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New Residence Halls to Be Named for Trailblazers

4 Terps Honored for Helping to Diversify UMD Campus

By Maryland Today Staff

Two residence halls now under construction on North Campus will be named after four trailblazers who played important roles in diversifying the University of Maryland campus, President Darryll J. Pines announced today.

The recognition of Hiram Whittle, Elaine Johnson Coates, Pyon Su and Chunjen Constant Chen is the first time since 1914 that residence halls will be named for individuals.
“All four of these pioneers contributed to the rich diversity and culture that defines our campus today,” said Pines. “Each exemplifies Terrapin grit, desire and determination to succeed against all odds. Their stories serve as valuable examples for the University of Maryland students of today and in the future, as we continue to celebrate and advance diversity in our university community.”
Johnson-Whittle Hall will honor Whittle, the first African American man admitted to the university, in 1951; and Johnson Coates, the first African American woman to graduate with an undergraduate degree, in 1959. Whittle, an engineering major, enrolled at a time when the university was still segregated. Johnson Coates attended the university on a full scholarship and earned a B.A. in education. Both received honorary degrees at UMD’s Spring 2020 commencement ceremony.
“This is a University of Maryland honor that signifies perseverance, hope and change,” said Whittle. “I thank the university for honoring my journey. My hope is that my story will continue to inspire the campus community to move forward and follow their dreams.”  
Johnson Coates said she was humbled and grateful to be honored by her alma mater. “I had no idea when I walked on to the campus of University of Maryland in 1955, that 65 years later, you would still be speaking of me. I’m thankful to the university for honoring me, for letting me know that my journey mattered, and now letting my journey become my legacy.”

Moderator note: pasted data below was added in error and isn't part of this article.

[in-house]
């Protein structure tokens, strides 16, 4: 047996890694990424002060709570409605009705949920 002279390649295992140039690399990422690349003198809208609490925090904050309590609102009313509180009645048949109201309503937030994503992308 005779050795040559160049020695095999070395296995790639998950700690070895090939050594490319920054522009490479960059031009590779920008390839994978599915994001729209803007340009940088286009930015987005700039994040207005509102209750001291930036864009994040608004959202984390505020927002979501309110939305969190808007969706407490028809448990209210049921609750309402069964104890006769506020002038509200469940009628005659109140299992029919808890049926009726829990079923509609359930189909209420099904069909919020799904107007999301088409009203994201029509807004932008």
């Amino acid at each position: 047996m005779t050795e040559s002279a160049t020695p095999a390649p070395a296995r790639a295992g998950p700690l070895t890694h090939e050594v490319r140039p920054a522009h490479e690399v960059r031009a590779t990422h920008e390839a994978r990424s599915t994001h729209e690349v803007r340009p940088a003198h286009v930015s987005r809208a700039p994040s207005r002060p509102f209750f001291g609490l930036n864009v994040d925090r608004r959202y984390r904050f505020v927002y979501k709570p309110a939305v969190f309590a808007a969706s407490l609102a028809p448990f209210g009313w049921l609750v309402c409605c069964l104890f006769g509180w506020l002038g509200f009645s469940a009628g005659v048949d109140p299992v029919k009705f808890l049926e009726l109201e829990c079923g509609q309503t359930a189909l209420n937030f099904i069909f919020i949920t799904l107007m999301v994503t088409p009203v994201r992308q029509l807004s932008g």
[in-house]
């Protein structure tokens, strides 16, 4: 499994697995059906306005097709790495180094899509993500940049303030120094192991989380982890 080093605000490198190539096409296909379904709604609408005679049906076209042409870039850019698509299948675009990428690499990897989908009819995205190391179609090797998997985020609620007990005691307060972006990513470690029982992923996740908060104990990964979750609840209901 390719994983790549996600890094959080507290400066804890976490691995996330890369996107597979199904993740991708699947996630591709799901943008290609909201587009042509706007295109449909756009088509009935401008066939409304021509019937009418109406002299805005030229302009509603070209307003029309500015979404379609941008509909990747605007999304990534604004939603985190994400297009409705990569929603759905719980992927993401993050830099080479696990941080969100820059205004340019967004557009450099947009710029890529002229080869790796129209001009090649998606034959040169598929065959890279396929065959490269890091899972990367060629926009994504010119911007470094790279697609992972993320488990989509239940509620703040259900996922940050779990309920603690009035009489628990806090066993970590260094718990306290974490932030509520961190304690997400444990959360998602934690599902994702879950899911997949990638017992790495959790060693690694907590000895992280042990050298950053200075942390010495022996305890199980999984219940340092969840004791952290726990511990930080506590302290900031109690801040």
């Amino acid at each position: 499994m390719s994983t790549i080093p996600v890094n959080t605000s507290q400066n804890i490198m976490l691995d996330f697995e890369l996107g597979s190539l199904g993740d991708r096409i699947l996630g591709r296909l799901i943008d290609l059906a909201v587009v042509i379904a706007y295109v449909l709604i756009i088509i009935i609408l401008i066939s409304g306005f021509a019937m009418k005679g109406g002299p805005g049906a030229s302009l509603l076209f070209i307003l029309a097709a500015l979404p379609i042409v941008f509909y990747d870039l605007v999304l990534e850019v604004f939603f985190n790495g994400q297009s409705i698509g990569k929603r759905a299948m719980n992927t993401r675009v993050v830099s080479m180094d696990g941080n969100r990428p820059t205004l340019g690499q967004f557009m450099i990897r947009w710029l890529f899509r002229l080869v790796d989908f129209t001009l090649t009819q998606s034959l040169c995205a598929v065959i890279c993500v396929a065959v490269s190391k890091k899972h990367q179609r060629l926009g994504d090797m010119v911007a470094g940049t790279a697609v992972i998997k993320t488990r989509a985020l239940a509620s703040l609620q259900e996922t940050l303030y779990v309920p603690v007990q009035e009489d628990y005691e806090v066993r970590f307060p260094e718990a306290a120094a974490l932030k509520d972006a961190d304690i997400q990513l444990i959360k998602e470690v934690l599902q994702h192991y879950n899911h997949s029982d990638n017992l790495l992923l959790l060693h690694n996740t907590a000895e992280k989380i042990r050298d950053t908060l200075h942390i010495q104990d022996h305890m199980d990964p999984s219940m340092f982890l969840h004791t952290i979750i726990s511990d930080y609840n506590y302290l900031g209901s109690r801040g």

Pyon-Chen Hall will honor Pyon, the first Korean student to receive a degree from any American college or university, and Chen, the first Chinese student to enroll at the Maryland Agricultural College (now the University of Maryland). Pyon was the first Korean diplomat envoy to visit the United States in 1883, before emigrating to the United States for political reasons. He enrolled in the Maryland Agricultural College in 1887, where he earned a B.S. degree in 1891. Chen entered the university in 1915 and completed three years of study before transferring to Cornell, where he earned a B.A. He returned to College Park, earning an M.S. in agriculture in 1920. He later taught Chinese on campus from 1956 to 1967. Both Pyon and Chen have since died, and Pines has been in communication with their families to inform them of the recognition.  
Residence halls at the University of Maryland are named after Maryland county seats, with the exception of Calvert Hall, which is named for UMD founder Charles Benedict Calvert. The decision to name the residence halls after Whittle, Johnson Coates, Chen and Pyon is one of several initiatives and recommendations Pines outlined on July 1, his first day as president, to build a more diverse and welcoming campus community. In November, the University System of Maryland Board of Regents approved the name request.  
The Johnson-Whittle and Pyon-Chen residence halls will house about 900 first- and second-year students in single and double rooms, and a new dining facility in that complex will seat about 1,000. The new facilities, under construction on the field adjacent to Ellicott Hall and across Farm Drive, are slated to open during the 2021-22 academic year.

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